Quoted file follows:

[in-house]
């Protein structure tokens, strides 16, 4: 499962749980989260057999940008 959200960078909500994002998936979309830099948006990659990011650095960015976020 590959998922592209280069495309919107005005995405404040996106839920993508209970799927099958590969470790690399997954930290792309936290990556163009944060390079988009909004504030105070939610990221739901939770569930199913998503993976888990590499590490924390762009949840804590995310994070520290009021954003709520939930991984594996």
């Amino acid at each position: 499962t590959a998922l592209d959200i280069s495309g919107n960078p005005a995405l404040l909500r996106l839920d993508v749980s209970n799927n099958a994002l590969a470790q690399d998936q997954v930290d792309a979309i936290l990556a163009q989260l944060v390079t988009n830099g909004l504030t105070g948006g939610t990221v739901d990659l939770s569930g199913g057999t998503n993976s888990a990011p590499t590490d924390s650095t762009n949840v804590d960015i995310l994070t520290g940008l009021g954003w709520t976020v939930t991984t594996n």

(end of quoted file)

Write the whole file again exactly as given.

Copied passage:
[in-house]
């Protein structure tokens, strides 16, 4: 499962749980989260057999940008 959200960078909500994002998936979309830099948006990659990011650095960015976020 590959998922592209280069495309919107005005995405404040996106839920993508209970799927099958590969470790690399997954930290792309936290990556163009944060390079988009909004504030105070939610990221739901939770569930199913998503993976888990590499590490924390762009949840804590995310994070520290009021954003709520939930991984594996």
């Amino acid at each position: 499962t590959a998922l592209d959200i280069s495309g919107n960078p005005a995405l404040l909500r996106l839920d993508v749980s209970n799927n099958a994002l590969a470790q690399d998936q997954v930290d792309a979309i936290l990556a163009q989260l944060v390079t988009n830099g909004l504030t105070g948006g939610t990221v739901d990659l939770s569930g199913g057999t998503n993976s888990a990011p590499t590490d924390s650095t762009n949840v804590d960015i995310l994070t520290g940008l009021g954003w709520t976020v939930t991984t594996n």